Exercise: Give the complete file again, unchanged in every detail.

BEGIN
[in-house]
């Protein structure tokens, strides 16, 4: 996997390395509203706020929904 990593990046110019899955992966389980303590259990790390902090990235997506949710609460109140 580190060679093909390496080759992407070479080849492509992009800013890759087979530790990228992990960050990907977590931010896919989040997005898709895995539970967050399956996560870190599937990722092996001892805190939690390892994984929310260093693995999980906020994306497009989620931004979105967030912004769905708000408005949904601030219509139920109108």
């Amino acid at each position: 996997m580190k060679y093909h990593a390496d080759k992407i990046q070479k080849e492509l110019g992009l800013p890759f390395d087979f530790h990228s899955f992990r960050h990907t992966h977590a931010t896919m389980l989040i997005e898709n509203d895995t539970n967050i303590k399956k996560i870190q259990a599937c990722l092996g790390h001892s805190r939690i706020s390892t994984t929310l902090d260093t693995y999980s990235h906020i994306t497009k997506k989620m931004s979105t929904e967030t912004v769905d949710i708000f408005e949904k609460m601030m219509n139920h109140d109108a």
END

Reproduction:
[in-house]
């Protein structure tokens, strides 16, 4: 996997390395509203706020929904 990593990046110019899955992966389980303590259990790390902090990235997506949710609460109140 580190060679093909390496080759992407070479080849492509992009800013890759087979530790990228992990960050990907977590931010896919989040997005898709895995539970967050399956996560870190599937990722092996001892805190939690390892994984929310260093693995999980906020994306497009989620931004979105967030912004769905708000408005949904601030219509139920109108």
């Amino acid at each position: 996997m580190k060679y093909h990593a390496d080759k992407i990046q070479k080849e492509l110019g992009l800013p890759f390395d087979f530790h990228s899955f992990r960050h990907t992966h977590a931010t896919m389980l989040i997005e898709n509203d895995t539970n967050i303590k399956k996560i870190q259990a599937c990722l092996g790390h001892s805190r939690i706020s390892t994984t929310l902090d260093t693995y999980s990235h906020i994306t497009k997506k989620m931004s979105t929904e967030t912004v769905d949710i708000f408005e949904k609460m601030m219509n139920h109140d109108a």